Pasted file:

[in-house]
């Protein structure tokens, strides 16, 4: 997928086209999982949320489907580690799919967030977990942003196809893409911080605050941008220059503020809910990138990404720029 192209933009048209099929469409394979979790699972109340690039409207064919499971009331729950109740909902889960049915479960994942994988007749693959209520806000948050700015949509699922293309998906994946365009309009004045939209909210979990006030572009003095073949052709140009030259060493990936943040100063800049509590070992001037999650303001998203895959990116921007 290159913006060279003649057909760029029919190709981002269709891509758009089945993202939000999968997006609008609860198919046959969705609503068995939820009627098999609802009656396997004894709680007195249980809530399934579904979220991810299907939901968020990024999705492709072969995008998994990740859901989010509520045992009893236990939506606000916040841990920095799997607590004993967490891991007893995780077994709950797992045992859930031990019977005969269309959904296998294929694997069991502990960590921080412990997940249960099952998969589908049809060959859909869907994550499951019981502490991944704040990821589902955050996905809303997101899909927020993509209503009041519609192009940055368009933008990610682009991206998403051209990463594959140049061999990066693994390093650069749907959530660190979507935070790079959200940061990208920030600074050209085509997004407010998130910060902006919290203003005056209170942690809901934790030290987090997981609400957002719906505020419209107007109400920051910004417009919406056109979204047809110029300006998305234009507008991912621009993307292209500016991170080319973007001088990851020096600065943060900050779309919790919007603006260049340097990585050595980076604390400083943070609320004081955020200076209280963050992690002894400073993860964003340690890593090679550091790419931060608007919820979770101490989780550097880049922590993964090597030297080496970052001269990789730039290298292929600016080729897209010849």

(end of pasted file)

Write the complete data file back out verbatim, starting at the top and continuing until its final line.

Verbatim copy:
[in-house]
């Protein structure tokens, strides 16, 4: 997928086209999982949320489907580690799919967030977990942003196809893409911080605050941008220059503020809910990138990404720029 192209933009048209099929469409394979979790699972109340690039409207064919499971009331729950109740909902889960049915479960994942994988007749693959209520806000948050700015949509699922293309998906994946365009309009004045939209909210979990006030572009003095073949052709140009030259060493990936943040100063800049509590070992001037999650303001998203895959990116921007 290159913006060279003649057909760029029919190709981002269709891509758009089945993202939000999968997006609008609860198919046959969705609503068995939820009627098999609802009656396997004894709680007195249980809530399934579904979220991810299907939901968020990024999705492709072969995008998994990740859901989010509520045992009893236990939506606000916040841990920095799997607590004993967490891991007893995780077994709950797992045992859930031990019977005969269309959904296998294929694997069991502990960590921080412990997940249960099952998969589908049809060959859909869907994550499951019981502490991944704040990821589902955050996905809303997101899909927020993509209503009041519609192009940055368009933008990610682009991206998403051209990463594959140049061999990066693994390093650069749907959530660190979507935070790079959200940061990208920030600074050209085509997004407010998130910060902006919290203003005056209170942690809901934790030290987090997981609400957002719906505020419209107007109400920051910004417009919406056109979204047809110029300006998305234009507008991912621009993307292209500016991170080319973007001088990851020096600065943060900050779309919790919007603006260049340097990585050595980076604390400083943070609320004081955020200076209280963050992690002894400073993860964003340690890593090679550091790419931060608007919820979770101490989780550097880049922590993964090597030297080496970052001269990789730039290298292929600016080729897209010849």